Where have I learned to use others to guide me as an excuse to avoid taking care of myself and listening to my own intuition?
I’ve started to see that when I want to run away through exercise or mindless scrolling, that is the exact moment where I should be going toward my feelings of insecurity and despair. I’m able to consider that when a work or dating opportunity is presented to me, rather than immediately assume I’m not worth it, I can tell myself, this is being presented for a reason, and I can try my best.
I’m in the process of realizing how in the moments where I am most jealous of someone else’s success, I have an opportunity to get creative and passionate about what I want to share with the world. I can be inspired by the work of others and think about how I want to add, because there’s enough room for all of us.
I’ve felt really comfortable letting my partners, closest friends, and family members tell me what they think is best for me, and then following that advice to get their stamp of approval. By doing this, I’ve avoided taking accountability of what I want for my life. This is not a time to regret my past, but it is a time to take ownership of the choices I want to make in the future.
The final stage in this journey is moving forward. As a country, we don’t know what this looks like yet, and that makes it even harder to make decisions on an individual level. This is why I propose we move forward with as much permission for imperfections as possible.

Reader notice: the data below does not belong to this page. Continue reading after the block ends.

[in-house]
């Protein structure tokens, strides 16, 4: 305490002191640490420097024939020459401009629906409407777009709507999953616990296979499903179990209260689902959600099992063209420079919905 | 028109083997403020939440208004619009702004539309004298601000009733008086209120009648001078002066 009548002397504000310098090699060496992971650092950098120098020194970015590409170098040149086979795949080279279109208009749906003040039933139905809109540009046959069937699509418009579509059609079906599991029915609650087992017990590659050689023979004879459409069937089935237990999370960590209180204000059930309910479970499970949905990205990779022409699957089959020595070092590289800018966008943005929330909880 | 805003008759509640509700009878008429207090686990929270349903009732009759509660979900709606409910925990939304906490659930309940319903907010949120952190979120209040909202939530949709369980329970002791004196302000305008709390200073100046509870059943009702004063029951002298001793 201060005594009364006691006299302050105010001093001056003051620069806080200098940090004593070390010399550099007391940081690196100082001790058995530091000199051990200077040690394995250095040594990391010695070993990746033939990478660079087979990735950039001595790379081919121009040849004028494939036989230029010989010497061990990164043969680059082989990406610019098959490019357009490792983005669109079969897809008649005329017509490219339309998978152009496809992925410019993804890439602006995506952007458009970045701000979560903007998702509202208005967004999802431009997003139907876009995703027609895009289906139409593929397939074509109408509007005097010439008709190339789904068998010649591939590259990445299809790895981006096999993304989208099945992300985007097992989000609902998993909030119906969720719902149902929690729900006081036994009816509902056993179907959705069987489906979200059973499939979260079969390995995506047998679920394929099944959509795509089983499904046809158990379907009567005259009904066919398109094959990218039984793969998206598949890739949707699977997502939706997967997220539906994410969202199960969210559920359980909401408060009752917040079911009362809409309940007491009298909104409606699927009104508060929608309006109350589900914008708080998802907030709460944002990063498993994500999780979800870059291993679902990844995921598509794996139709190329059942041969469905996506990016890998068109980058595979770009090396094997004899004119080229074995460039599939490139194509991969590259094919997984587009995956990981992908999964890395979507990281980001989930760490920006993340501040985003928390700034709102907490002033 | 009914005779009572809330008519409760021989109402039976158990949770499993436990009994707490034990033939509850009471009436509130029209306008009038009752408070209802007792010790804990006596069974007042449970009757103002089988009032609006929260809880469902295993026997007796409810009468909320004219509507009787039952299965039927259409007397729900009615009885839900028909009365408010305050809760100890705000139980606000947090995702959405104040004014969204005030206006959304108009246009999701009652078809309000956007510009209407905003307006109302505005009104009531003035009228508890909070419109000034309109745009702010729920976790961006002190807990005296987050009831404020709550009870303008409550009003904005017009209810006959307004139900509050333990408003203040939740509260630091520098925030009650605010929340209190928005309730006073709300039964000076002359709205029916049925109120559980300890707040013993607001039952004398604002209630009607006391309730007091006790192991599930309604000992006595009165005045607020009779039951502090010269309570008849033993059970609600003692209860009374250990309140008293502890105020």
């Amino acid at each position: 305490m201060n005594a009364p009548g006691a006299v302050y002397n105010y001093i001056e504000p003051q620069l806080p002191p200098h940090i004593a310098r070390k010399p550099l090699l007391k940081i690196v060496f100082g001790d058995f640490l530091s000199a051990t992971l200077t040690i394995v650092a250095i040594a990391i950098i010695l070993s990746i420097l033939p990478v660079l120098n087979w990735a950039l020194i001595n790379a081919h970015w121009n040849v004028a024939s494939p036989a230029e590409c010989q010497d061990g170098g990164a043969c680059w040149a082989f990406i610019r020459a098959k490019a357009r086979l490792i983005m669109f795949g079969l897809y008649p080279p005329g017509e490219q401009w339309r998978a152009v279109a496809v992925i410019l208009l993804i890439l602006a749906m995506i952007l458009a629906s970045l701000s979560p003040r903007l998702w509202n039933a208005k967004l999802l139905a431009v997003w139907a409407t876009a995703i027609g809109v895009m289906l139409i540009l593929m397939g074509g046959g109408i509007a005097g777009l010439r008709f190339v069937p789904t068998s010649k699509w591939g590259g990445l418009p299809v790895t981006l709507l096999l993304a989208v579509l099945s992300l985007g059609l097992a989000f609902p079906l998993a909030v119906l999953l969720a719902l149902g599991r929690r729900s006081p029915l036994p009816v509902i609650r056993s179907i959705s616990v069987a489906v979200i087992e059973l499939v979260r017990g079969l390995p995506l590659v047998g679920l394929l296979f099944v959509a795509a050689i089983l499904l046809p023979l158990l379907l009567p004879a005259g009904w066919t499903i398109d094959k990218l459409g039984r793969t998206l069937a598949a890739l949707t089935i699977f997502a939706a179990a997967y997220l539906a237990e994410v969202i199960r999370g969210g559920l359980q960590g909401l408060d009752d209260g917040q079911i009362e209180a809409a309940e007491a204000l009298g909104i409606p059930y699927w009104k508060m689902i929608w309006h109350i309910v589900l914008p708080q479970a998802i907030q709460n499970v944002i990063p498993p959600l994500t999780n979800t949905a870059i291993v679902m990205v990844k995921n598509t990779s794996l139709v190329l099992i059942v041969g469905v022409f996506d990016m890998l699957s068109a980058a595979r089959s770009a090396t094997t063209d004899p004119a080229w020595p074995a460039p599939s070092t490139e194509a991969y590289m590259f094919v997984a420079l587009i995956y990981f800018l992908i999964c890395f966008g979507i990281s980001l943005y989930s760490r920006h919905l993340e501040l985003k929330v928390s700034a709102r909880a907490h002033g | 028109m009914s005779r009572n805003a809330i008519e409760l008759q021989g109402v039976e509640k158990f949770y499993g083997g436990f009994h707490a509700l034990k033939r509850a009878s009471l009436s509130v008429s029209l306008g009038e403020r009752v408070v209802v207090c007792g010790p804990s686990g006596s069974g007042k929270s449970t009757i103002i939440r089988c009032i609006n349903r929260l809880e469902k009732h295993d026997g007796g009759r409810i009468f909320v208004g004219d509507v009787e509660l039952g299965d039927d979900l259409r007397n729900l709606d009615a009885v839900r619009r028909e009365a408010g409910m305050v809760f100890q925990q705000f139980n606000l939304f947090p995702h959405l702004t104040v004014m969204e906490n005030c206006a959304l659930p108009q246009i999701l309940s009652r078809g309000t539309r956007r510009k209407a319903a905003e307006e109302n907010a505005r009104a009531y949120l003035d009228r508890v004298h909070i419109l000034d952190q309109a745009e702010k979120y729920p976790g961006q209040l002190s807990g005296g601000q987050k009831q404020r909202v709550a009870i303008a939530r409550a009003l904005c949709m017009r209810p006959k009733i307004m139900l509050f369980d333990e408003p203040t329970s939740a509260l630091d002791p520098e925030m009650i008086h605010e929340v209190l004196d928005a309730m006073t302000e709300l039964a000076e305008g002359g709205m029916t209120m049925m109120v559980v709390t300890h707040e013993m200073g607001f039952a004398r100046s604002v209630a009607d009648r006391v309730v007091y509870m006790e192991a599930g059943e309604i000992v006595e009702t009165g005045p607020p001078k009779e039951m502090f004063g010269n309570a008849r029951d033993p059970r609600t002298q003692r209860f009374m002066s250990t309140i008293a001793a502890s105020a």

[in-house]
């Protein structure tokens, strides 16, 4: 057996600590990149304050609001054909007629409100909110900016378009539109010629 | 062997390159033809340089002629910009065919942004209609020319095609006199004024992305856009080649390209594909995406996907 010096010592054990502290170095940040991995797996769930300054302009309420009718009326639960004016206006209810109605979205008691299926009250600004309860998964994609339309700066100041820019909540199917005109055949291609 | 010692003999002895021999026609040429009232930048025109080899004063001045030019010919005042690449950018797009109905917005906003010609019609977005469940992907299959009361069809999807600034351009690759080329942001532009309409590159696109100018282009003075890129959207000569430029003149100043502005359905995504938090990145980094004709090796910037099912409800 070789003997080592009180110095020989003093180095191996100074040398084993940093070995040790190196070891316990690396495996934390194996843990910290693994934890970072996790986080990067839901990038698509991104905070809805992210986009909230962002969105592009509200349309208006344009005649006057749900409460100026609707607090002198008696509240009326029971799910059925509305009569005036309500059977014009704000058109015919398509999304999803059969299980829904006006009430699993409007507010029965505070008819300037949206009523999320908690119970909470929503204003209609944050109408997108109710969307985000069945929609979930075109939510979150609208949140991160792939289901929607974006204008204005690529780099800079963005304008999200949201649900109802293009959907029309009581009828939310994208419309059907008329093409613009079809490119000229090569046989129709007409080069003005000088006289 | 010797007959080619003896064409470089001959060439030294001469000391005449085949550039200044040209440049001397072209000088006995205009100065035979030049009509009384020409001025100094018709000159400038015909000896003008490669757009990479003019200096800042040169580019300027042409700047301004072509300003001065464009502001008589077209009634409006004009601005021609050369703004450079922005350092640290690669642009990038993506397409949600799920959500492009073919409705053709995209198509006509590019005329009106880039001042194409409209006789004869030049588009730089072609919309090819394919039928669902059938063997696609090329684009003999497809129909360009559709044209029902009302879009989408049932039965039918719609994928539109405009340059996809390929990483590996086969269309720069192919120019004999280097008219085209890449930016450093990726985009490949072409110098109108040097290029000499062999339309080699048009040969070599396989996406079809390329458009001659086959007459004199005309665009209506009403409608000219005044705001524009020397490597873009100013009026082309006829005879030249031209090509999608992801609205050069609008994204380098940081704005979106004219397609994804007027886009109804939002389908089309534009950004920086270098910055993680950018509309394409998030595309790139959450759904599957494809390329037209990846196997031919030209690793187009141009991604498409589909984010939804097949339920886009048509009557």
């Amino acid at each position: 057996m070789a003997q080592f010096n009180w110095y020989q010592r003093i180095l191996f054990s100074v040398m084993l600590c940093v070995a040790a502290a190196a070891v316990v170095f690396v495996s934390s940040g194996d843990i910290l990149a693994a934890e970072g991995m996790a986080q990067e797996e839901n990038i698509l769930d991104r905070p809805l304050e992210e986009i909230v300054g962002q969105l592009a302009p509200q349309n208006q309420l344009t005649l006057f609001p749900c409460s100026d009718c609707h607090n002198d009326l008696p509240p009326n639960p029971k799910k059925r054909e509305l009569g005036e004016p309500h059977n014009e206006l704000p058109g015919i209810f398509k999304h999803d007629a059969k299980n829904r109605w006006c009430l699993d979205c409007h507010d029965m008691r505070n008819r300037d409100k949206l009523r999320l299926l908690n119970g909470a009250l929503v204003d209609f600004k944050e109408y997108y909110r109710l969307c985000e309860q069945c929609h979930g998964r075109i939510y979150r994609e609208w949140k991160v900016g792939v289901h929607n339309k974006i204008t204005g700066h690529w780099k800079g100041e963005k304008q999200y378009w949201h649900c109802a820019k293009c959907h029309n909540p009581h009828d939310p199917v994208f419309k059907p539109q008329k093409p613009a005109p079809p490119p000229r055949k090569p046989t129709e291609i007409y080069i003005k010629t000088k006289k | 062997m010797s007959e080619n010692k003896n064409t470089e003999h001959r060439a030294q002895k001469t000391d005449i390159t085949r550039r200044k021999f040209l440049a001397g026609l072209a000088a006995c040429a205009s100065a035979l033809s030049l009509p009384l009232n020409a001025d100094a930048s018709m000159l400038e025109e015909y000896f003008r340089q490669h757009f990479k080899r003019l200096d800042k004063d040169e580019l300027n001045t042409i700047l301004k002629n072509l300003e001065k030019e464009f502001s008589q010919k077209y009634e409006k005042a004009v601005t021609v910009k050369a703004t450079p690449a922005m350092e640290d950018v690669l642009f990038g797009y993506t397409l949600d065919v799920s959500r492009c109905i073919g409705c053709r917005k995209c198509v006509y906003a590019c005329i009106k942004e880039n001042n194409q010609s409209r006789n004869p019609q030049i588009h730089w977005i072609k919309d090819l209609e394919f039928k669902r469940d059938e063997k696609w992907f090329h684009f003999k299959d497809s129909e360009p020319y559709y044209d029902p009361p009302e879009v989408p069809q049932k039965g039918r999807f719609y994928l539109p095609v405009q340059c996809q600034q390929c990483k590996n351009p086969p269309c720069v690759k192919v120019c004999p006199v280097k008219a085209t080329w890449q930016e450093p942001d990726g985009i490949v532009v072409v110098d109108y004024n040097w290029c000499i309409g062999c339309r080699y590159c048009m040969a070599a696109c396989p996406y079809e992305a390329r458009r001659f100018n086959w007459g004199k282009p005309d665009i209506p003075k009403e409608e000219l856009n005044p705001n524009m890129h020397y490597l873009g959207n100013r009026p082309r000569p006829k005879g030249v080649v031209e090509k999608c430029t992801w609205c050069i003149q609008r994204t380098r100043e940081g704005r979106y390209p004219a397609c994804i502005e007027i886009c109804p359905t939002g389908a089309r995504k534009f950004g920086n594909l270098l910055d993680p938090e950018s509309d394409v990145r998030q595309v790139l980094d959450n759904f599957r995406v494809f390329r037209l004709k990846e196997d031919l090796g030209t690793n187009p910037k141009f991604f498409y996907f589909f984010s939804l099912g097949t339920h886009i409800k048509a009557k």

Yes, our shadow side may be making a big arrival right now, but this doesn’t need to be the time we become its best friend. We don’t need to emerge from this time as heroes or fully empowered, graceful, and miraculous human beings.
Naw. I’d rather be real.
One of the most beautiful teachings I learned from studying Traditional Chinese Medicine is that we are most balanced as human beings when we experience the full range of our emotions throughout the day: anger, creativity, despair, longing, lust, and so on.
For this time and beyond, can we live a reality where the complexity of our humanity is explored and accepted?
How will we sit with the shadow? What kind of bread will we bake for it?